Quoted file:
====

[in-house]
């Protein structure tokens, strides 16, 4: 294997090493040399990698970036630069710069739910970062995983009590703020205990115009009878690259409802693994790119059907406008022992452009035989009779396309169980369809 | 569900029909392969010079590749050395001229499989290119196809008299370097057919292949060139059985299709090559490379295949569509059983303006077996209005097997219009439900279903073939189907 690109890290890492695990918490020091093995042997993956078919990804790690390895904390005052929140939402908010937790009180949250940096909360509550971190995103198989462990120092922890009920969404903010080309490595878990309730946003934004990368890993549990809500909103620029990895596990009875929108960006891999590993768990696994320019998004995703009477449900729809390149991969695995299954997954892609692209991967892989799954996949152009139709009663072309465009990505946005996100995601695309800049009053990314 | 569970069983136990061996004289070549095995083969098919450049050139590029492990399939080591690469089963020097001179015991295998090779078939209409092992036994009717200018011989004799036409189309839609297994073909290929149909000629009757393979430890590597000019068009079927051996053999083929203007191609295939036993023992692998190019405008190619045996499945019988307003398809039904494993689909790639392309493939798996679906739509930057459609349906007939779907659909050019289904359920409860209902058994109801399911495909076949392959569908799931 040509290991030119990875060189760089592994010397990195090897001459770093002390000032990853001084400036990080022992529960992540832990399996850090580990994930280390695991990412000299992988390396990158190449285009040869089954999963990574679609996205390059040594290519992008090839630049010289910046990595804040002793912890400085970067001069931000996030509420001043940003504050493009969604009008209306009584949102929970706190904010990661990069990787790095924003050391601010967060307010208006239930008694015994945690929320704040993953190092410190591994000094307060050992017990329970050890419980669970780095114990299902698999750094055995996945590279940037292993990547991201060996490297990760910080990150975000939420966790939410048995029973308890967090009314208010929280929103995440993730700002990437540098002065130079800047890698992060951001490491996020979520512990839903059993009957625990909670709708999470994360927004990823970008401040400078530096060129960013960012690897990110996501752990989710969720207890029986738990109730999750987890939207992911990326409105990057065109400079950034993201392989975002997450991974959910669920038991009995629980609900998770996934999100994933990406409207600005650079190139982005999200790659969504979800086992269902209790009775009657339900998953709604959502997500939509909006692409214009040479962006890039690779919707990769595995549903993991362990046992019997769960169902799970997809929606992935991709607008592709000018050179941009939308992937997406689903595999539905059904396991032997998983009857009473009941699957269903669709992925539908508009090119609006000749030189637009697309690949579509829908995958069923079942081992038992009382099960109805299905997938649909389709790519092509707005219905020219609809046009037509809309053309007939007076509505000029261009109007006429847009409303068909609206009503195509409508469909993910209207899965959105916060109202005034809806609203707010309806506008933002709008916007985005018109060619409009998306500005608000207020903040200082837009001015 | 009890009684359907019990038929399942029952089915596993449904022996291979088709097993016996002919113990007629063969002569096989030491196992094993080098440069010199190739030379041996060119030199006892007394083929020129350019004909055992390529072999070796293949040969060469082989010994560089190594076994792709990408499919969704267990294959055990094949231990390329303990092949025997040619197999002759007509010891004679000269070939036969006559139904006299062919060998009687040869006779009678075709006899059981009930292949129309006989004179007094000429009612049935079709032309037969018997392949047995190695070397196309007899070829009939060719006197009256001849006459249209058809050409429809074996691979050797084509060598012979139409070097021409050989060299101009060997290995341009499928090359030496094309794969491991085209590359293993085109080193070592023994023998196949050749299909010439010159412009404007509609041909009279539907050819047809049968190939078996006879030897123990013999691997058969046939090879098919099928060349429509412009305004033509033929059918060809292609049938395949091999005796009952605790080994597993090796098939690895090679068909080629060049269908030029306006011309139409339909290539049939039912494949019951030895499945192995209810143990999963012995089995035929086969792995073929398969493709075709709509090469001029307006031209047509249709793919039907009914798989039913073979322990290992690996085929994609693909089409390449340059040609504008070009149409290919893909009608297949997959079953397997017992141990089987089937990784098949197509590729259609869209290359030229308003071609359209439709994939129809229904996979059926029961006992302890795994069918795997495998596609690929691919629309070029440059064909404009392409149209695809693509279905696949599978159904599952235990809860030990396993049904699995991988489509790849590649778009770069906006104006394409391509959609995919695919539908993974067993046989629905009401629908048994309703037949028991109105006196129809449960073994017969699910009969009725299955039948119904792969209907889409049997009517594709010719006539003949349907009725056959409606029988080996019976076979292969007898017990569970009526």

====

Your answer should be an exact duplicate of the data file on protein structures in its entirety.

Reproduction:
[in-house]
């Protein structure tokens, strides 16, 4: 294997090493040399990698970036630069710069739910970062995983009590703020205990115009009878690259409802693994790119059907406008022992452009035989009779396309169980369809 | 569900029909392969010079590749050395001229499989290119196809008299370097057919292949060139059985299709090559490379295949569509059983303006077996209005097997219009439900279903073939189907 690109890290890492695990918490020091093995042997993956078919990804790690390895904390005052929140939402908010937790009180949250940096909360509550971190995103198989462990120092922890009920969404903010080309490595878990309730946003934004990368890993549990809500909103620029990895596990009875929108960006891999590993768990696994320019998004995703009477449900729809390149991969695995299954997954892609692209991967892989799954996949152009139709009663072309465009990505946005996100995601695309800049009053990314 | 569970069983136990061996004289070549095995083969098919450049050139590029492990399939080591690469089963020097001179015991295998090779078939209409092992036994009717200018011989004799036409189309839609297994073909290929149909000629009757393979430890590597000019068009079927051996053999083929203007191609295939036993023992692998190019405008190619045996499945019988307003398809039904494993689909790639392309493939798996679906739509930057459609349906007939779907659909050019289904359920409860209902058994109801399911495909076949392959569908799931 040509290991030119990875060189760089592994010397990195090897001459770093002390000032990853001084400036990080022992529960992540832990399996850090580990994930280390695991990412000299992988390396990158190449285009040869089954999963990574679609996205390059040594290519992008090839630049010289910046990595804040002793912890400085970067001069931000996030509420001043940003504050493009969604009008209306009584949102929970706190904010990661990069990787790095924003050391601010967060307010208006239930008694015994945690929320704040993953190092410190591994000094307060050992017990329970050890419980669970780095114990299902698999750094055995996945590279940037292993990547991201060996490297990760910080990150975000939420966790939410048995029973308890967090009314208010929280929103995440993730700002990437540098002065130079800047890698992060951001490491996020979520512990839903059993009957625990909670709708999470994360927004990823970008401040400078530096060129960013960012690897990110996501752990989710969720207890029986738990109730999750987890939207992911990326409105990057065109400079950034993201392989975002997450991974959910669920038991009995629980609900998770996934999100994933990406409207600005650079190139982005999200790659969504979800086992269902209790009775009657339900998953709604959502997500939509909006692409214009040479962006890039690779919707990769595995549903993991362990046992019997769960169902799970997809929606992935991709607008592709000018050179941009939308992937997406689903595999539905059904396991032997998983009857009473009941699957269903669709992925539908508009090119609006000749030189637009697309690949579509829908995958069923079942081992038992009382099960109805299905997938649909389709790519092509707005219905020219609809046009037509809309053309007939007076509505000029261009109007006429847009409303068909609206009503195509409508469909993910209207899965959105916060109202005034809806609203707010309806506008933002709008916007985005018109060619409009998306500005608000207020903040200082837009001015 | 009890009684359907019990038929399942029952089915596993449904022996291979088709097993016996002919113990007629063969002569096989030491196992094993080098440069010199190739030379041996060119030199006892007394083929020129350019004909055992390529072999070796293949040969060469082989010994560089190594076994792709990408499919969704267990294959055990094949231990390329303990092949025997040619197999002759007509010891004679000269070939036969006559139904006299062919060998009687040869006779009678075709006899059981009930292949129309006989004179007094000429009612049935079709032309037969018997392949047995190695070397196309007899070829009939060719006197009256001849006459249209058809050409429809074996691979050797084509060598012979139409070097021409050989060299101009060997290995341009499928090359030496094309794969491991085209590359293993085109080193070592023994023998196949050749299909010439010159412009404007509609041909009279539907050819047809049968190939078996006879030897123990013999691997058969046939090879098919099928060349429509412009305004033509033929059918060809292609049938395949091999005796009952605790080994597993090796098939690895090679068909080629060049269908030029306006011309139409339909290539049939039912494949019951030895499945192995209810143990999963012995089995035929086969792995073929398969493709075709709509090469001029307006031209047509249709793919039907009914798989039913073979322990290992690996085929994609693909089409390449340059040609504008070009149409290919893909009608297949997959079953397997017992141990089987089937990784098949197509590729259609869209290359030229308003071609359209439709994939129809229904996979059926029961006992302890795994069918795997495998596609690929691919629309070029440059064909404009392409149209695809693509279905696949599978159904599952235990809860030990396993049904699995991988489509790849590649778009770069906006104006394409391509959609995919695919539908993974067993046989629905009401629908048994309703037949028991109105006196129809449960073994017969699910009969009725299955039948119904792969209907889409049997009517594709010719006539003949349907009725056959409606029988080996019976076979292969007898017990569970009526």